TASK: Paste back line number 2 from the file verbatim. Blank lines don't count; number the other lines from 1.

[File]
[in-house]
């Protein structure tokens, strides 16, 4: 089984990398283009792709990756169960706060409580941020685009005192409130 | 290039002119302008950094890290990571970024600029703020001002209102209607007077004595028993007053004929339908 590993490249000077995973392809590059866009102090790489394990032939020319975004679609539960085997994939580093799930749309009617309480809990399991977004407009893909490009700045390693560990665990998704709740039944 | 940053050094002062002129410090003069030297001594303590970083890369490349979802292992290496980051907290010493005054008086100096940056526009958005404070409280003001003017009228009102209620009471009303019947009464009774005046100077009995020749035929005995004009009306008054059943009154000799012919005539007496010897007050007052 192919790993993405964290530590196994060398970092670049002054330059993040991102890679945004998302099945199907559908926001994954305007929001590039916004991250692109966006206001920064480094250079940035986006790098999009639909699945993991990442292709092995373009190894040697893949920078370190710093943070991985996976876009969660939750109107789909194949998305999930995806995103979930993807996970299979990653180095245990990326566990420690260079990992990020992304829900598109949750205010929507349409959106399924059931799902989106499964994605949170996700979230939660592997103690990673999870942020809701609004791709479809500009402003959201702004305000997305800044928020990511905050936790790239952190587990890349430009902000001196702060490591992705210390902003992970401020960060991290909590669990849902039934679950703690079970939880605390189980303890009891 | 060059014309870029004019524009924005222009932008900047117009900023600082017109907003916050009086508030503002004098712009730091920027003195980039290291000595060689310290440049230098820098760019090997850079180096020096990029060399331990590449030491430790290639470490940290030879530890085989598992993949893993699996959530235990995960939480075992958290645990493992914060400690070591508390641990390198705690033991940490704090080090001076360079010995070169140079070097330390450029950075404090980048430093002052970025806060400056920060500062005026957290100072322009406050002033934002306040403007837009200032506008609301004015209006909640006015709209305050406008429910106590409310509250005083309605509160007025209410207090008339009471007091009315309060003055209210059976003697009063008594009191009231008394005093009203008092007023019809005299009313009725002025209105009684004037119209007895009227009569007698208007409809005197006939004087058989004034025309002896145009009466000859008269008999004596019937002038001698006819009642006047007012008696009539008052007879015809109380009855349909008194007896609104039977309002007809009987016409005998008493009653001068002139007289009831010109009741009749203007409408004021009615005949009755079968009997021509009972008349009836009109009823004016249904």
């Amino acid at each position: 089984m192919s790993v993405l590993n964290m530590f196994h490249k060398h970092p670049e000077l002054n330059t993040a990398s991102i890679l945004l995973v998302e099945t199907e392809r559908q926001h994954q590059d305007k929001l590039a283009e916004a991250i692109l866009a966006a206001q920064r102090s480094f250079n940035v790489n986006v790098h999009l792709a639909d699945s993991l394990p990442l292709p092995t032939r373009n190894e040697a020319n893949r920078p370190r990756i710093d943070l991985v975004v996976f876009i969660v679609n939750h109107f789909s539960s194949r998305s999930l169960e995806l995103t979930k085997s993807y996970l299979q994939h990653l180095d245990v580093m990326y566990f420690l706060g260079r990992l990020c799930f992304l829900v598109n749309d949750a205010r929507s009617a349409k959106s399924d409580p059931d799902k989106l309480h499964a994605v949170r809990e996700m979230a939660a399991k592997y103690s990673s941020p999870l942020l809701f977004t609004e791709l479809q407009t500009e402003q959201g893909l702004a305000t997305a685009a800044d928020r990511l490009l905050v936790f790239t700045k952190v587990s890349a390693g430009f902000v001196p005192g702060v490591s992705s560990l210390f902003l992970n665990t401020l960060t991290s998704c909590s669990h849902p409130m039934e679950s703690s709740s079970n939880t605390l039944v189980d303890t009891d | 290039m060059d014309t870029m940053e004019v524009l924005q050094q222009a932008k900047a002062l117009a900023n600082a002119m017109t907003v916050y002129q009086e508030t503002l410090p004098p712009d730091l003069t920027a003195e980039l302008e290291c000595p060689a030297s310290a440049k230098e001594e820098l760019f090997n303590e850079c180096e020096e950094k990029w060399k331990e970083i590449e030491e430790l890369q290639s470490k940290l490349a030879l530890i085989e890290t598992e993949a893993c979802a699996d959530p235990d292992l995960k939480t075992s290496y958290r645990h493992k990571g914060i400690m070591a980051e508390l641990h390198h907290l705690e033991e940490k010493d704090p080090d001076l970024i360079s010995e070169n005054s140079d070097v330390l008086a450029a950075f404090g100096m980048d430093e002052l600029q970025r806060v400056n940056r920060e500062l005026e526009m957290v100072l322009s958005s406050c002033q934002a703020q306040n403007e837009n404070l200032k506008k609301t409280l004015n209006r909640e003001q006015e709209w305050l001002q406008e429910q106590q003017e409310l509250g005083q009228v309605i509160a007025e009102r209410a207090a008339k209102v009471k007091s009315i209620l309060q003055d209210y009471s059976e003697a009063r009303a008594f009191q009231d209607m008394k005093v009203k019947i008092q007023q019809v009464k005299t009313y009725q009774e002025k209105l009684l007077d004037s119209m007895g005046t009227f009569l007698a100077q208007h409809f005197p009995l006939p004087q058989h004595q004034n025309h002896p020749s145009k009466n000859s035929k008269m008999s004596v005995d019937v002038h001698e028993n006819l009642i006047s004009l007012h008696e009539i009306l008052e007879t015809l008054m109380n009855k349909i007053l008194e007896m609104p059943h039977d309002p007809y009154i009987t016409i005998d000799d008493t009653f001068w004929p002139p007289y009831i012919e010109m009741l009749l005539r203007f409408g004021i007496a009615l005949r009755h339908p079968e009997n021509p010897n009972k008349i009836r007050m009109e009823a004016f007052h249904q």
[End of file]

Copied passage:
């Protein structure tokens, strides 16, 4: 089984990398283009792709990756169960706060409580941020685009005192409130 | 290039002119302008950094890290990571970024600029703020001002209102209607007077004595028993007053004929339908 590993490249000077995973392809590059866009102090790489394990032939020319975004679609539960085997994939580093799930749309009617309480809990399991977004407009893909490009700045390693560990665990998704709740039944 | 940053050094002062002129410090003069030297001594303590970083890369490349979802292992290496980051907290010493005054008086100096940056526009958005404070409280003001003017009228009102209620009471009303019947009464009774005046100077009995020749035929005995004009009306008054059943009154000799012919005539007496010897007050007052 192919790993993405964290530590196994060398970092670049002054330059993040991102890679945004998302099945199907559908926001994954305007929001590039916004991250692109966006206001920064480094250079940035986006790098999009639909699945993991990442292709092995373009190894040697893949920078370190710093943070991985996976876009969660939750109107789909194949998305999930995806995103979930993807996970299979990653180095245990990326566990420690260079990992990020992304829900598109949750205010929507349409959106399924059931799902989106499964994605949170996700979230939660592997103690990673999870942020809701609004791709479809500009402003959201702004305000997305800044928020990511905050936790790239952190587990890349430009902000001196702060490591992705210390902003992970401020960060991290909590669990849902039934679950703690079970939880605390189980303890009891 | 060059014309870029004019524009924005222009932008900047117009900023600082017109907003916050009086508030503002004098712009730091920027003195980039290291000595060689310290440049230098820098760019090997850079180096020096990029060399331990590449030491430790290639470490940290030879530890085989598992993949893993699996959530235990995960939480075992958290645990493992914060400690070591508390641990390198705690033991940490704090080090001076360079010995070169140079070097330390450029950075404090980048430093002052970025806060400056920060500062005026957290100072322009406050002033934002306040403007837009200032506008609301004015209006909640006015709209305050406008429910106590409310509250005083309605509160007025209410207090008339009471007091009315309060003055209210059976003697009063008594009191009231008394005093009203008092007023019809005299009313009725002025209105009684004037119209007895009227009569007698208007409809005197006939004087058989004034025309002896145009009466000859008269008999004596019937002038001698006819009642006047007012008696009539008052007879015809109380009855349909008194007896609104039977309002007809009987016409005998008493009653001068002139007289009831010109009741009749203007409408004021009615005949009755079968009997021509009972008349009836009109009823004016249904």